Wednesday Jul 10 7:45 pm
Duration: 1.5 hrs
Alternative livelihood projects are criticised as having minimal effects on biodiversity conservation. Oslob Whale Sharks, a community-based dive tourism business in the Philippines, is a successful alternative livelihoods project. Dive tourism is often cited for its capacity to conserve coral reef resources by supporting sustainable integrated coastal management, an accepted framework for conserving in the tropics, yet its contribution to this goal is poorly understood.
Here, we examine how Oslob Whale Sharks links livelihoods to management and biodiversity conservation by contributing to sustainable integrated coastal management. Using key stakeholder interviews with fishers, their community, local government and politicians, we found that Oslob Whale Sharks contributes to all nine factors required. Income from Oslob Whale Sharks provides livelihoods, finance for five marine reserves and enhanced law enforcement.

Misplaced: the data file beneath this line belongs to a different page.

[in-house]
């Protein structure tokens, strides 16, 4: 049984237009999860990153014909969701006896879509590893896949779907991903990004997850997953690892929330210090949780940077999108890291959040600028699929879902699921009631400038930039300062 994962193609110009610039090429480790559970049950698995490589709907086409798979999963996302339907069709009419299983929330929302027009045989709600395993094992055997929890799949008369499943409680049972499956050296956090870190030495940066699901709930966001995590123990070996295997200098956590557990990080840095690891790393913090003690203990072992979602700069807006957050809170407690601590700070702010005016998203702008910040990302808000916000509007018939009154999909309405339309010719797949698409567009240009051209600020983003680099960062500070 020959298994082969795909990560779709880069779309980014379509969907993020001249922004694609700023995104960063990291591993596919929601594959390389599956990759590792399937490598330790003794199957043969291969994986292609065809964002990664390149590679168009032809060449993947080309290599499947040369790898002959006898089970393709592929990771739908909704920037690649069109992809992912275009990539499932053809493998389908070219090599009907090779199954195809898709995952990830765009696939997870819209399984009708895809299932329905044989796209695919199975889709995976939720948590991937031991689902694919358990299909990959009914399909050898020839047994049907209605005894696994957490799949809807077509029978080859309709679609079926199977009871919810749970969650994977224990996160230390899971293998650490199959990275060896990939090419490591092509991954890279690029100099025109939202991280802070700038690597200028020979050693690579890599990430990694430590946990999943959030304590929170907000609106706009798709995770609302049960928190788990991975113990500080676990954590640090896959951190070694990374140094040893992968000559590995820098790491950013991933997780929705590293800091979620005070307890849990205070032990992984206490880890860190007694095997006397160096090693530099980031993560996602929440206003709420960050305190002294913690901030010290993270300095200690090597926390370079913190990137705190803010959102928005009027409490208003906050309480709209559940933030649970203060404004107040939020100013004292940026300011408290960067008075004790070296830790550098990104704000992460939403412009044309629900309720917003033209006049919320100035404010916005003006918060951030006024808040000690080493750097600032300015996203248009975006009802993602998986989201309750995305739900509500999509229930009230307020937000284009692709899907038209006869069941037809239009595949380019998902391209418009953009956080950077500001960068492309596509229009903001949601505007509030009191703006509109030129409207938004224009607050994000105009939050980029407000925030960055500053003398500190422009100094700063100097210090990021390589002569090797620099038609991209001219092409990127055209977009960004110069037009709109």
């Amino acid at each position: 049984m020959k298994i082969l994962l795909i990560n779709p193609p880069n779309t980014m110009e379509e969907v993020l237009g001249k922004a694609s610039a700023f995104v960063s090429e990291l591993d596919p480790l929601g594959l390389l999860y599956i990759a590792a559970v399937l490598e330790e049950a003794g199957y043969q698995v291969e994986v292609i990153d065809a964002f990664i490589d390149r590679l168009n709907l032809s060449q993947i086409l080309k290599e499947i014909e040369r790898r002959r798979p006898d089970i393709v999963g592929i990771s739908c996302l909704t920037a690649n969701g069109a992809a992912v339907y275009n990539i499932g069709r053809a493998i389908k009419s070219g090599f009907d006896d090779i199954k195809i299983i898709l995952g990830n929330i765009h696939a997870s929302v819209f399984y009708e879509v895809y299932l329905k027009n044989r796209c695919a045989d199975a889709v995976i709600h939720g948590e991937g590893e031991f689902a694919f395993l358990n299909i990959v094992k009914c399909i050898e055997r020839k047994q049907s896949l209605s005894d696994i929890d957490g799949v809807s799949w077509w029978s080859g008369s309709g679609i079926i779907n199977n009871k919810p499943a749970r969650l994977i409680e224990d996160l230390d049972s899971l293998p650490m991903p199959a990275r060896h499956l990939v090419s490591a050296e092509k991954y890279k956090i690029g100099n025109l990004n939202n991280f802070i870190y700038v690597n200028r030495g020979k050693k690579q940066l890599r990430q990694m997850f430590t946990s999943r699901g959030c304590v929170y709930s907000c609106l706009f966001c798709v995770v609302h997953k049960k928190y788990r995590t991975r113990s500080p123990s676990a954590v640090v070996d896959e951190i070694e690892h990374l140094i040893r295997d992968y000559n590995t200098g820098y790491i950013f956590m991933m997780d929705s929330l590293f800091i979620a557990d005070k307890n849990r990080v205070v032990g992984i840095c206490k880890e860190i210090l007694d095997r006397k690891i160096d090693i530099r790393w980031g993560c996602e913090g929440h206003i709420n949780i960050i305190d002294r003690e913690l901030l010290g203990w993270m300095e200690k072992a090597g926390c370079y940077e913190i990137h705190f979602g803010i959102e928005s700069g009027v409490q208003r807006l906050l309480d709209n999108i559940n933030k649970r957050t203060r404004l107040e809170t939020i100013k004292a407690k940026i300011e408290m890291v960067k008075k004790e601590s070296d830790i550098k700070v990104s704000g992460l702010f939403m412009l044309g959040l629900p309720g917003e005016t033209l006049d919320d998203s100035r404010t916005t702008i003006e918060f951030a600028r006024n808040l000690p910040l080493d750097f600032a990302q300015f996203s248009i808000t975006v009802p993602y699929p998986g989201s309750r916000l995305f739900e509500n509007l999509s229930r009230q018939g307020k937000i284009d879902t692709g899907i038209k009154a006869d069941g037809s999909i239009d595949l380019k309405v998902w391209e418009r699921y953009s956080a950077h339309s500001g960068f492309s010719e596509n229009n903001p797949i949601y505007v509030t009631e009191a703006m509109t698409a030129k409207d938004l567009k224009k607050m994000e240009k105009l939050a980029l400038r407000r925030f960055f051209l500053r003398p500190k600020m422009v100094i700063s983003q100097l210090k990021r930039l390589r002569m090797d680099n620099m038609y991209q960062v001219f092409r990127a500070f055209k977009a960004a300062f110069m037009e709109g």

Local authorities and fishers report their perception that whale sharks are protected from poaching and finning, and destructive fishing is decreased, while fish abundance, pelagic fish species and catch have increased. A group of the world’s poorest fishers have succeeded in using sustainable integrated coastal management to link livelihoods with management and perceived improvements in biodiversity conservation, becoming arguably, the most successful marine alternative livelihoods project in the world.
Our findings further suggest that because there is little evidence that this type of tourism has negative impacts on the biology of whale sharks, community-based dive tourism can be a mechanism for delivery of sustainable integrated coastal management.
Judi Lowe is an Australian PhD candidate with Southern Cross University. Judi is a social scientist researching the impact of dive tourism on conserving coral reefs and livelihoods for local fishermen. Before commencing her PhD, Judi practiced as an international lawyer specialising in fisheries law enforcement and climate change with the Australian Government. Judi is a Certified Practicing Accountant, a PADI scuba instructor and a commercial coxswain. Judi’s research has been awarded at the highest levels of coral reef science, winning Best PhD Student Presentation from around 500 postgraduate presentations at the 13th International Coral Reef Symposium in Hawaii in 2016.
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